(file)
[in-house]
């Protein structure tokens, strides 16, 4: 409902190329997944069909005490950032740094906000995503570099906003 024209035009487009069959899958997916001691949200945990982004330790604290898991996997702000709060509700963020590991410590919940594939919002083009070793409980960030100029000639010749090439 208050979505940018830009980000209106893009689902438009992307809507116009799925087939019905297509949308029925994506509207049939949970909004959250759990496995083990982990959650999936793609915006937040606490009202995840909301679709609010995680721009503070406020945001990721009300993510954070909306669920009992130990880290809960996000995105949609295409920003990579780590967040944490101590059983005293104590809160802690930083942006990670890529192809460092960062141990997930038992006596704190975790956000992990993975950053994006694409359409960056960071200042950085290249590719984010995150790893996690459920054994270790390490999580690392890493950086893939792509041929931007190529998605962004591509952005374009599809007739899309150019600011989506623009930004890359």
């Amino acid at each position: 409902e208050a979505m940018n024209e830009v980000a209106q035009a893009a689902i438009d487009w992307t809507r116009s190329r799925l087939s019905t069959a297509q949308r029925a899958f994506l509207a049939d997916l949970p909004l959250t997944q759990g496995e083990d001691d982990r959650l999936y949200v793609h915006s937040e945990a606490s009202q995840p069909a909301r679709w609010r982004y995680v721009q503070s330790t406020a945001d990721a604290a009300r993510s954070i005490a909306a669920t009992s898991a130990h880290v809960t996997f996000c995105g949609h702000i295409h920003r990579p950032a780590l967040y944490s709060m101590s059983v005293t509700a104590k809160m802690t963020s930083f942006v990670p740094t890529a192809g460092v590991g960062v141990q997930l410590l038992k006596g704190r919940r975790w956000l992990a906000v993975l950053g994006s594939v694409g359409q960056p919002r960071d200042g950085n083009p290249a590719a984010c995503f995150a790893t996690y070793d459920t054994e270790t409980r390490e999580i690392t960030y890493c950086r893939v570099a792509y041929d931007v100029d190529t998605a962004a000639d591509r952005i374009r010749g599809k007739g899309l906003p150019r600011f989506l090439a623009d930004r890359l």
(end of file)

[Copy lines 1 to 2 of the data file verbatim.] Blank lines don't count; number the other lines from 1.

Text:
[in-house]
């Protein structure tokens, strides 16, 4: 409902190329997944069909005490950032740094906000995503570099906003 024209035009487009069959899958997916001691949200945990982004330790604290898991996997702000709060509700963020590991410590919940594939919002083009070793409980960030100029000639010749090439 208050979505940018830009980000209106893009689902438009992307809507116009799925087939019905297509949308029925994506509207049939949970909004959250759990496995083990982990959650999936793609915006937040606490009202995840909301679709609010995680721009503070406020945001990721009300993510954070909306669920009992130990880290809960996000995105949609295409920003990579780590967040944490101590059983005293104590809160802690930083942006990670890529192809460092960062141990997930038992006596704190975790956000992990993975950053994006694409359409960056960071200042950085290249590719984010995150790893996690459920054994270790390490999580690392890493950086893939792509041929931007190529998605962004591509952005374009599809007739899309150019600011989506623009930004890359």